When you bought the stock you paid a price (the basis). IF it has gone up, then each time you sell a stock you will have a capital gain on each share (selling price - basis price). This might be taxable or not.
If you are in the 10% or 15% tax bracket (married folks it is approx gross income of $90,000) then it would be non-taxable gain.

Just to make it more fun for you, if you are collecting just SS, then you have to watch the issue of making some of your non-taxable SS, suddenly taxable.
__________________
Sunset is offline   Reply With Quote
Old 11-11-2016, 09:30 AM   #9
Thinks s/he gets paid by the post
sengsational's Avatar
 
Join Date: Oct 2010
Posts: 3,671
In a few days you'll be able to get 2016 tax software. Buy it, install it, and begin plugging various sale amounts and watch the refund amount change.
__________________
sengsational is offline   Reply With Quote
Old 11-11-2016, 03:12 PM   #10
Give me a museum and I'll fill it. (Picasso)
Give me a forum ...
pb4uski's Avatar
 
Join Date: Nov 2010
Location: Vermont & Sarasota, FL
Posts: 15,674
Quote:
Originally Posted by Badger View Post
A number of years ago I bought some stocks I would like to sell but I don't know if it would affect my taxes. I was told it would but I thought I would ask here.
Just to use numbers for illustration let's say from my salary I earned $20k that I wanted to use to buy stock. After paying taxes on the $20k I had $15k left to buy stock with. 10 years later the stock was worth $25k. If I sell $15k of the stock (the amount of money that was already taxed and used for the original purchase) but leave in $10k that the stock increased by will I have to pay taxes understanding that when I sell the remaining it would be taxed?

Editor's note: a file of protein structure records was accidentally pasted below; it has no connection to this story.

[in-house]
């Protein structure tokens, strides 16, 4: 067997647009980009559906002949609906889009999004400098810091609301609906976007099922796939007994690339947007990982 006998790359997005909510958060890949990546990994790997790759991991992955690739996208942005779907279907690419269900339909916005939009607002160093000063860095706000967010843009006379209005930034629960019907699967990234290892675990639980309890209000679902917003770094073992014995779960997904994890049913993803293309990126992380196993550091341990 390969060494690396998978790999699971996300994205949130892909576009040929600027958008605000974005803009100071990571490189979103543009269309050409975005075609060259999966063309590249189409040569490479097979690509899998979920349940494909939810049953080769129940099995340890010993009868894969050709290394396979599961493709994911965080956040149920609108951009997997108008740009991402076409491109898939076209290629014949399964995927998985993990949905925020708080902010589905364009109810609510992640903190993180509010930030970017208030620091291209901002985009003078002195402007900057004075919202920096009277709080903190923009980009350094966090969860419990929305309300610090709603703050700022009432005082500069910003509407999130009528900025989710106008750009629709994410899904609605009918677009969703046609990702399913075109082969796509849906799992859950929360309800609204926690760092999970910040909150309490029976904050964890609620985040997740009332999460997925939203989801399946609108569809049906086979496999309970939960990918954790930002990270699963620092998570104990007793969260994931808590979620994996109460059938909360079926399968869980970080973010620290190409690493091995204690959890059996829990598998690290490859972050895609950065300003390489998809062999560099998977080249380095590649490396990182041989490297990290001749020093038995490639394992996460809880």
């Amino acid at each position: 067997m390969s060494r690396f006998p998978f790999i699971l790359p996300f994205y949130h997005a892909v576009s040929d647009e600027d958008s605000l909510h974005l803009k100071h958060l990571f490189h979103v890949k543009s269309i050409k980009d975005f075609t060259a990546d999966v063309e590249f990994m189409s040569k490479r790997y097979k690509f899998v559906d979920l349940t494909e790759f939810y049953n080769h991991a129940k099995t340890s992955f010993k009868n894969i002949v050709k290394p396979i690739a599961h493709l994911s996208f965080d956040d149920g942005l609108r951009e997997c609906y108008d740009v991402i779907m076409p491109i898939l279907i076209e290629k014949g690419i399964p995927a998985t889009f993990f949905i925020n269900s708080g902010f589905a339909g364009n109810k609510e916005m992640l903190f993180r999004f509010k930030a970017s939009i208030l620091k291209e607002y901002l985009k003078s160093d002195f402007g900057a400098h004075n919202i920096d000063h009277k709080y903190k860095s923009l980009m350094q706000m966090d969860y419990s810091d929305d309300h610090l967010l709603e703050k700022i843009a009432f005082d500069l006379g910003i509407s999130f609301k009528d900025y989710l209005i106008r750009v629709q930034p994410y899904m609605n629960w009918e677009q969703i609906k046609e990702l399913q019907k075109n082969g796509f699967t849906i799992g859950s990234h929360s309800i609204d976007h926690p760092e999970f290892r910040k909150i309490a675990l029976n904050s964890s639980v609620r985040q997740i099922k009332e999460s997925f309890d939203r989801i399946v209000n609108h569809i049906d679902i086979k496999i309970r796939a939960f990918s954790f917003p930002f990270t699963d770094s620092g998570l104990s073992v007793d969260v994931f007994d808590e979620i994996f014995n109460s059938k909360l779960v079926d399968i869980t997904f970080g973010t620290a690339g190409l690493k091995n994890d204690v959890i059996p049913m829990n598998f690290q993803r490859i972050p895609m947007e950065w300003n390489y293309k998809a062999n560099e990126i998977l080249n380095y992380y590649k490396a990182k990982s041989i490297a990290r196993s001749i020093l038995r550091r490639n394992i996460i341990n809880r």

Cheers!
No, it is not first-in, first-out as you say in your example. The salary and that you paid tax on it are irrelevant. What counts is the proceeds from the sale and what you paid for those shares (aka your cost basis).

If you took dividends in cash and sell $15k of stock, you would have a $6k capital gain [($25 value - $15k cost basis)*60% sold]. If your taxable income is in the 15% tax bracket or lower you would owe zero in tax. If your taxable income is higher, you may owe as much as $900 (15% of the gain). Unless your income is really high, it will be somewhere between $0 and $900.

If you reinvested dividends, then it gets more complicated but your gain would be lower and if you are subject to tax it would be lower as well.
__________________
If something cannot endure laughter.... it cannot endure.
Patience is the art of concealing your impatience.
Slow and steady wins the race.
pb4uski is offline   Reply With Quote
Old 11-11-2016, 08:45 PM   #11
Full time employment: Posting here.
Badger's Avatar
 
Join Date: Nov 2008
Posts: 807
Quote:
Originally Posted by broadway View Post
Depending on your tax bracket, you will pay tax on the $10K long-term capital gain.

Too bad, you didn't invest in a Roth IRA at the time.

0. Contribute to emergency fund.
1. Contribute to 401(k) up to match.
2. Contribute to Roth IRA.
3. Contribute to 401(k) up to maximum.
4. Contribute to index fund in a taxable account.